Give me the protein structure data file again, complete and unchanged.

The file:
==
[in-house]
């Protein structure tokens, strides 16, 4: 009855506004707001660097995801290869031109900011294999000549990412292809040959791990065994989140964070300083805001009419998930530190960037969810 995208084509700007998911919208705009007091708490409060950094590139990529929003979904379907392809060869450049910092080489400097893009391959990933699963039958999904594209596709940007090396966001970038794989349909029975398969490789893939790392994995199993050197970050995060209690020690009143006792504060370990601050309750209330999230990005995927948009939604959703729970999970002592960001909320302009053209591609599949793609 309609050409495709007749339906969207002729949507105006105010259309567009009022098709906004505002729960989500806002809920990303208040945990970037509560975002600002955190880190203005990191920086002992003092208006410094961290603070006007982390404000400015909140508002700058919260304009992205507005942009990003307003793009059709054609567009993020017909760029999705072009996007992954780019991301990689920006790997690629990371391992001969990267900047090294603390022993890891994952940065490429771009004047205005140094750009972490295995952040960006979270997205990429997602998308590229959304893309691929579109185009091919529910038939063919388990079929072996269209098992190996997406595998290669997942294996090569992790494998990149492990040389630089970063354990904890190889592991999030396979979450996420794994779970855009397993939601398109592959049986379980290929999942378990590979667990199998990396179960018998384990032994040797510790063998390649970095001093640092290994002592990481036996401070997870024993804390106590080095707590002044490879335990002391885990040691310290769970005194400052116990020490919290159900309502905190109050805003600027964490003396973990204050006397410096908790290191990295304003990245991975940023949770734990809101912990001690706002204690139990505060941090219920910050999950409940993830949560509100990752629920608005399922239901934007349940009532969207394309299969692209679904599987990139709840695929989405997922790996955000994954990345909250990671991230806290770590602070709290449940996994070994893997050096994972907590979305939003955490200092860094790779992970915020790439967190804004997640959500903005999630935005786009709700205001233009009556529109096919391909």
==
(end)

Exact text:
[in-house]
């Protein structure tokens, strides 16, 4: 009855506004707001660097995801290869031109900011294999000549990412292809040959791990065994989140964070300083805001009419998930530190960037969810 995208084509700007998911919208705009007091708490409060950094590139990529929003979904379907392809060869450049910092080489400097893009391959990933699963039958999904594209596709940007090396966001970038794989349909029975398969490789893939790392994995199993050197970050995060209690020690009143006792504060370990601050309750209330999230990005995927948009939604959703729970999970002592960001909320302009053209591609599949793609 309609050409495709007749339906969207002729949507105006105010259309567009009022098709906004505002729960989500806002809920990303208040945990970037509560975002600002955190880190203005990191920086002992003092208006410094961290603070006007982390404000400015909140508002700058919260304009992205507005942009990003307003793009059709054609567009993020017909760029999705072009996007992954780019991301990689920006790997690629990371391992001969990267900047090294603390022993890891994952940065490429771009004047205005140094750009972490295995952040960006979270997205990429997602998308590229959304893309691929579109185009091919529910038939063919388990079929072996269209098992190996997406595998290669997942294996090569992790494998990149492990040389630089970063354990904890190889592991999030396979979450996420794994779970855009397993939601398109592959049986379980290929999942378990590979667990199998990396179960018998384990032994040797510790063998390649970095001093640092290994002592990481036996401070997870024993804390106590080095707590002044490879335990002391885990040691310290769970005194400052116990020490919290159900309502905190109050805003600027964490003396973990204050006397410096908790290191990295304003990245991975940023949770734990809101912990001690706002204690139990505060941090219920910050999950409940993830949560509100990752629920608005399922239901934007349940009532969207394309299969692209679904599987990139709840695929989405997922790996955000994954990345909250990671991230806290770590602070709290449940996994070994893997050096994972907590979305939003955490200092860094790779992970915020790439967190804004997640959500903005999630935005786009709700205001233009009556529109096919391909």